Child support is one of the foundational aspects of making sure your child gets the resources they need while growing up. Child support gives a child of divorced parents the access to proper medical care, school supplies, food, and housing. Since raising a child is so costly, this support is a means to supplement the income of a household to have both parents of a child involved in their development. While children typically need support most times after a divorce, there are some requirements to get financial support for a child.

How Is Child Support Implemented in Texas?

You can start the process to receive support in several ways. However, it all starts with deciding who the child’s caretaker will be. In Texas law, the person who houses a child is the custodial parent, whereas the parent who doesn’t house the child is the noncustodial parent. This arrangement allows for a family law court to decide who makes the support payments and who receives them. The custodial parent of a child always receives payment while the noncustodial parent always makes the payment. This is because custodial parents have more responsibility for caring for a child in the way of money on a day-to-day basis. These two parties are the obligee and the obligor. The obligor must make payments to the obligee. Most commonly, a family court will set out guidelines for this type of support during or after a divorce hearing.

What Are Support Guidelines for Kids?

Child support guidelines lay out how much and when support payments must be made. In Texas, there is a standard set of guidelines an obligor must follow. However, it’s possible that in some circumstance a court will rule that the standard guidelines don’t uphold the best interest of the child. Depending on the situation, this could mean that an obligor will be responsible to pay more or less in support payments.

Standard guidelines say that an obligor’s financial support payment derives from their net monthly income. The state calculates the net monthly income by calculating gross annual salary. This is then divided by 12 to come to a sum for gross monthly pay. Afterwards, any other income sources, such as stock dividends, social security, and product royalties create the total. Finally, the court will come to a figure for net monthly pay after subtracting the tax obligations of the obligor from their gross monthly pay.

In the state of Texas, they base child support on 20% of net monthly pay. However, this percentage can increase depending on the amount of children involved. For each child the custodial parent must care for, the percentage increases, up to 40%. However, this percentage can exceed 40% when there are more than six children. It’s also worth noting that Texas support guidelines mandate that one parent is responsible for a child’s insurance. Though, a child can be on either the obligee’s insurance or the obligor’s insurance.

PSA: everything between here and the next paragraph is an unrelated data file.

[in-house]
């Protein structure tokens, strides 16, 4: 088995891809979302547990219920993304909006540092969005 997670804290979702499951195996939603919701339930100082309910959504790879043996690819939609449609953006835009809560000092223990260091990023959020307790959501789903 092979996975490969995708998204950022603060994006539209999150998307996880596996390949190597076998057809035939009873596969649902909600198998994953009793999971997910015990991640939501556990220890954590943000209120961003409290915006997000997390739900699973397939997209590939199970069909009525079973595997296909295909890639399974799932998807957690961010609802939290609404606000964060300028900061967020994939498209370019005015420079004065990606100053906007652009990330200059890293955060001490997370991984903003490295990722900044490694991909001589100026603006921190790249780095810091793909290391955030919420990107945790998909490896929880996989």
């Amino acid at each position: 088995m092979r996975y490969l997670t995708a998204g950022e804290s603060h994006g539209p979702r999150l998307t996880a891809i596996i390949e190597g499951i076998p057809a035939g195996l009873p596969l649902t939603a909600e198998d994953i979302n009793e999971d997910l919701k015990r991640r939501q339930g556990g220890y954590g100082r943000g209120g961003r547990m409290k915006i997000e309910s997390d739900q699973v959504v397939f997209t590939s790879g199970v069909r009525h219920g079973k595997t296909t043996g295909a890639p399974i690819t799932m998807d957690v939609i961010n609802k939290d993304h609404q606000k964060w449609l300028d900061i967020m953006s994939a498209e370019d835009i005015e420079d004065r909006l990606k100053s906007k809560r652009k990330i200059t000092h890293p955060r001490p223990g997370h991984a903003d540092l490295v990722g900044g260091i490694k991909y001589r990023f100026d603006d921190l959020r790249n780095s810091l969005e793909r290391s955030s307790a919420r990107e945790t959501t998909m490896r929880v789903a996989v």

What Is the Duration of Child Support?

Child support duration in Texas varies on certain factors relating to the child that requires payments. In Texas, custodial parents can receive support until their child reaches the age of 18. However, it’s possible that circumstances may lengthen or shorten the payment period. Child support payments stop whenever a child becomes married, graduates from high school, or a cure is found for a preexisting disability. Though a disability may disappear, a child may have a preexisting disability that lasts a lifetime. In this case, the obligor may have to make support payments for life. If a child becomes disabled after the divorce has occurred, but is under the age of 18, the obligor is may also need to pay support for life.

What Happens if Support Isn’t Paid by the Obligor?

Unfortunately, the obligor may not make child support payments on time or not at all. This can be a huge hassle when it comes to your child’s wellbeing. Texas takes this matter extremely seriously. In Texas, an obligor who doesn’t make the proper support payments is at risk for committing a crime if the obligee seeks damages. When an obligor doesn’t make payments, the obligee can ask a court to take action against a non-payment.

If support payments aren’t made, the obligor can not only have their wages garnished, but also any money in their bank can be garnished as well. For situations where an obligor has missed support payments previously, they may face jail time and a fine. Because Texas takes child care seriously, it also takes support payments seriously. As an obligor, it is imperative that support payments are made on time and for the full amount.

It’s noteworthy to mention that even if an obligee doesn’t allow the obligor to have visitation time, the obligor still must make his or her support payments.

A Family Attorney Can Help You Receive Child Support

When it comes to family, it’s important to put them above everything else in your life—especially when it involves your child. Having the support of two parents is necessary when raising a child. Child support helps make that happen after a divorce. Unfortunately, getting support to take care of your child or children can be difficult, but, there is help for you.

Cross Family Law loves to help families looking for child support in order to give their child what they need. We believe no child should go without the things they need to develop. We know that your child is important to you. By hiring one of our family law attorneys, you can make sure your child gets what they need, when they need it. We’re here to support you and fight to get your child the care it needs.

If you’re interested in child support for your child, please contact Cross Family Law at (972) 665-9880. We’ll be glad to support you!